A quick look at a key swing factor for the global economy
[4 minute read]
Having been one of the fastest-growing economies in the world for the last 40 years, China is now growing slower than the US. That’s even more galling as the MSCI China has only returned barely more than 1% a year since 1992!
The bottom line is now this: China’s property bubble is deflating. A massive debt supercycle is unwinding and it’s hitting Chinese consumers. China recently stopped reporting youth unemployment once it exceeded 20%.
Economist Matthew Klein just did an excellent brief chart rundown of what’s going on:
Chinese housing has long been overvalued because it was the preferred savings vehicle for retail investors. That inflated construction activity and reduced affordability for families. After years of proclaiming that “houses are for living in, not for speculating with”, the Chinese government finally decided to make a point of squeezing the sector in 2021.
Housings starts have since plunged 65% from the peak in 2020, while sales are down by 43%. The best that can be said is that the pace of decline seems to be decelerating slightly, although activity in April-July 2023 is still down by 20-30% compared to 2022.
The knock-on effects for the rest of the economy – and the rest of the world – have yet to be fully felt in part because builders continue to be working through a large backlog of unfinished projects. Housing completions are still chugging along at more or less the same rate as they have been for years. Sales and starts have been persistently higher than completions because most homes are purchased in advance and because the market has historically grown over time.
But if sales and starts fall enough for long enough, builders will eventually work through that backlog and have to cut back their production. That would end up hitting construction employment, Chinese demand for iron, copper, and construction machinery, and more.
While good arguments can be made that the financial contagion won’t be that severe, you probably wouldn’t want to be cyclically exposed to commodities ahead of that outcome.
Friend-of-the-firm Marko Papic’s take is that the US and China have now traded places. He has consistently argued we should look at the real-world constraints politicians operate under rather than what they say. “Watch the hands, not the mouth.”
In the U.S., the “constraint” is that voters have now become structurally more open to fiscal stimulus. This has manifested in a new “industrial policy” of huge spending increases around reindustrialization, green energy and national security.
It’s curious that the allegedly “communist” country has recently been so much more reluctant to intervene directly in their own economy than America. The key political constraint for China is now keeping their growing middle classes happy.
In the West, the secular stagnation cycle post-2008 took nearly a decade to resolve. This was primarily because policymakers failed to heed the advice that fiscal stimulus was the only way to deal with private-sector deleveraging.
In both the US and Europe, policymakers stuck to monetary policy, eschewing the fiscal lever. Politics played a major role, with the rise of the Tea Party in the US and the austerity fetish in Europe delaying the fiscal response. Once populist outcomes began to mount – particularly in the monumental year of 2016 – the fiscal lever was re-engaged with gusto.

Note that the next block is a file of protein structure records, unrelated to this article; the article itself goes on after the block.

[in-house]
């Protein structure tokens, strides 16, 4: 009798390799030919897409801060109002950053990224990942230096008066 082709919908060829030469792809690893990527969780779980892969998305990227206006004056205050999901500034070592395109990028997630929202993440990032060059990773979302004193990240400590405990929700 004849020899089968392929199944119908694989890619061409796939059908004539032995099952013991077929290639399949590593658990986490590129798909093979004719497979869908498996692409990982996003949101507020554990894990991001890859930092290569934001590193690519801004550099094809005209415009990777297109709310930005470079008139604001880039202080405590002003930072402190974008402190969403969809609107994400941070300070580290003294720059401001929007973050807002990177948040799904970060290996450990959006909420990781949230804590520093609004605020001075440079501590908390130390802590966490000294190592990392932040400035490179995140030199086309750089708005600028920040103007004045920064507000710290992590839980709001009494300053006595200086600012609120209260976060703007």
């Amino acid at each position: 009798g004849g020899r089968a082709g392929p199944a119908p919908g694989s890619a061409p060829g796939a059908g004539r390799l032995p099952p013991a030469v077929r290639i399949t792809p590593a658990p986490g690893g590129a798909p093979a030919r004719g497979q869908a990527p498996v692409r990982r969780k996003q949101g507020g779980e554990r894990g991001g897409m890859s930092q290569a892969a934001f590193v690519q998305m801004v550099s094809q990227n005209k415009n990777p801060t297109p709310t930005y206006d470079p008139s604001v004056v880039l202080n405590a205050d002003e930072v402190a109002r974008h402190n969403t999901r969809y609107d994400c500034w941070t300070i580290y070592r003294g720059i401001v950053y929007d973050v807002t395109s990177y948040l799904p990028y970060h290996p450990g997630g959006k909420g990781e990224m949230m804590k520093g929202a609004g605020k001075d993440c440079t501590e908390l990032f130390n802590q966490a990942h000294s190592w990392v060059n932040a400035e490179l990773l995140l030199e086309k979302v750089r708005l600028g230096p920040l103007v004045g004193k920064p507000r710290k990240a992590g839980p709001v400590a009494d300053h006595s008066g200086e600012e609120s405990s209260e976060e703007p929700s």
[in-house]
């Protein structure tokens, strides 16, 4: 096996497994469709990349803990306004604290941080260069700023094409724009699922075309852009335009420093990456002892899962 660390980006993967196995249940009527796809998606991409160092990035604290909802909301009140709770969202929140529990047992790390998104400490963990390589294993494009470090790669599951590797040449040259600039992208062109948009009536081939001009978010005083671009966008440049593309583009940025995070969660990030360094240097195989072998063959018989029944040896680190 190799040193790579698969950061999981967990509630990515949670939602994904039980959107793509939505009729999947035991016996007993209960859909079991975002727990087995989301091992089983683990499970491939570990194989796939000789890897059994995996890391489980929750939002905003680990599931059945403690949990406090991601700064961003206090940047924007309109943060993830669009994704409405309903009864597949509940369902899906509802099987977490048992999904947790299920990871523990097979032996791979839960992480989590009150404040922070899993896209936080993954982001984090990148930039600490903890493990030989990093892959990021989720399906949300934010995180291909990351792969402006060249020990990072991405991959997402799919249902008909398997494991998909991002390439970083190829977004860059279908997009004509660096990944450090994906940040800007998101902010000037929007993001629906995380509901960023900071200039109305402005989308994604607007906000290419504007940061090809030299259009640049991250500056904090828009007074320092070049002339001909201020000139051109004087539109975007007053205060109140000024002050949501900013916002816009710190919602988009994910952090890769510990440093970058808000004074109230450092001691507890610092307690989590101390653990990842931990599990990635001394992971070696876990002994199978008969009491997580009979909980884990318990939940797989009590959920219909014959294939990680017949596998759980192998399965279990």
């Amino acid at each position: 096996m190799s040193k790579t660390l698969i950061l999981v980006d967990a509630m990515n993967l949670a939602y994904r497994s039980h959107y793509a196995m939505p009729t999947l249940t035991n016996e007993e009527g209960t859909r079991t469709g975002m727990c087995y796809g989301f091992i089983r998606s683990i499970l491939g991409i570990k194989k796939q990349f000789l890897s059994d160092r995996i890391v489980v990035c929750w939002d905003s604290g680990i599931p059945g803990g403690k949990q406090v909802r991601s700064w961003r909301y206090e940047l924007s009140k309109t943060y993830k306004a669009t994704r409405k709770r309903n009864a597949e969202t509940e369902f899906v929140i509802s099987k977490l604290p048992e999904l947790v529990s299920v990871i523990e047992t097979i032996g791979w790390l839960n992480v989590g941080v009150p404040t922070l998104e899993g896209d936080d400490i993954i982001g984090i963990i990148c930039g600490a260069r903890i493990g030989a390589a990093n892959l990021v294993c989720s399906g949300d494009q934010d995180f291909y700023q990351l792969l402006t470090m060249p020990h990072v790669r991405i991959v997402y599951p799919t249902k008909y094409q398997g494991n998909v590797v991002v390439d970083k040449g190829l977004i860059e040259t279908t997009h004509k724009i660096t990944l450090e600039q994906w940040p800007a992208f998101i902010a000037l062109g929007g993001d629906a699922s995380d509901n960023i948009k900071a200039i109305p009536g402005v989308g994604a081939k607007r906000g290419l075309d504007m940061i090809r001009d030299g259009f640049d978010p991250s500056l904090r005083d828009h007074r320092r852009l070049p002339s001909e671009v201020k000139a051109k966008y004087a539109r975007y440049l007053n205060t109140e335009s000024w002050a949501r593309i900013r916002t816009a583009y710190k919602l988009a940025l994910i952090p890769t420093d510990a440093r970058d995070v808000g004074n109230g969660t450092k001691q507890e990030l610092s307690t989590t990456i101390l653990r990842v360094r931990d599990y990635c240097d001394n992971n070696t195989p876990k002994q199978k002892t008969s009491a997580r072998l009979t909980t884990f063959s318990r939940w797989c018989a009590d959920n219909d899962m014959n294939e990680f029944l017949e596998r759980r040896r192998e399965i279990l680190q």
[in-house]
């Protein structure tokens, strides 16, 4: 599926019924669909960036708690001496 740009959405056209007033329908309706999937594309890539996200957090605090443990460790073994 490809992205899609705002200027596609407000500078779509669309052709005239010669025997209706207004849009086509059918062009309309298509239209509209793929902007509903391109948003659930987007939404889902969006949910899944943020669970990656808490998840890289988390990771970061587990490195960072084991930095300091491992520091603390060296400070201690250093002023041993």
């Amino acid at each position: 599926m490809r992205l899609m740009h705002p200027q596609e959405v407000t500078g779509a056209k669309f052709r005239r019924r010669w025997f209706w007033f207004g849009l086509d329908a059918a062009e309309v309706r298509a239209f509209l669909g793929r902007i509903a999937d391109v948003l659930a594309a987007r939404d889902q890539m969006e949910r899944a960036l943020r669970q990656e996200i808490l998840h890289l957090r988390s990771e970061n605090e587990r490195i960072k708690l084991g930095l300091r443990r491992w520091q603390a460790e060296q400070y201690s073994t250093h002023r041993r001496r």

In our view, it is unlikely that Beijing will wait seven years (as the West did) to cycle through such a rate cuts-QE-fiscal stimulus playbook. Political pressures are already building, with youth unemployment and household income indicative of a deep domestic malaise.
Ultimately, the West responded to its own balance-sheet recession with stimulus. China will as well, but likely on a faster time horizon. When that moment comes, it will combine with the investment boom in the US to create a significant capex-led cycle.
Such cycles tend to be positive for global equities and commodities and negative for bonds (chart below). The exact opposite, in other words, of what worked during the post-GFC, secular stagnation, “risk parity” cycle.
The “paradox of the decade” we’re focused on at Sapient is that the capex needs of a multipolar, environmentally conscious world are enormous. But, nobody wants to invest in capex for commodities. If Chinese are forced to join the U.S. in more aggressive fiscal stimulus, that would be a strong start.
This could ignite the commodity supercycle that we’ve all been waiting for.
- Read. Why China’s economy ran off the rails by Noah Smith (14 minute read)
- Why read. A quick simple explainer from economist Noah Smith, that handily links to other explainers.
- “China basically pivoted from being an export-led economy to being a real-estate-led economy. Real-estate-related industries soared to almost 30% of total output.”
Another big thing catching our attention:
- Listen. Here’s How the New Weight Loss Drugs Could Change Everything on Odd Lots, (1 hour listen)
- Why Listen. In case you’ve missed it, there is a new class of seemingly-effective weight loss drugs. I am always firmly in the “this will probably cause hidden side-effects” camp with these kinds of things. But, as Covid demonstrated, we’re not good at having nuanced public discussions about complex trade-offs. Especially when 42% of the US population is already obese.
- van Geelen: “If you’re above 30y/o & morbidly obese, and a drug was guaranteed to give you thyroid cancer in 40yrs but also guaranteed to bring your BMI back to a normal range, it would still be a net positive on your life expectancy.”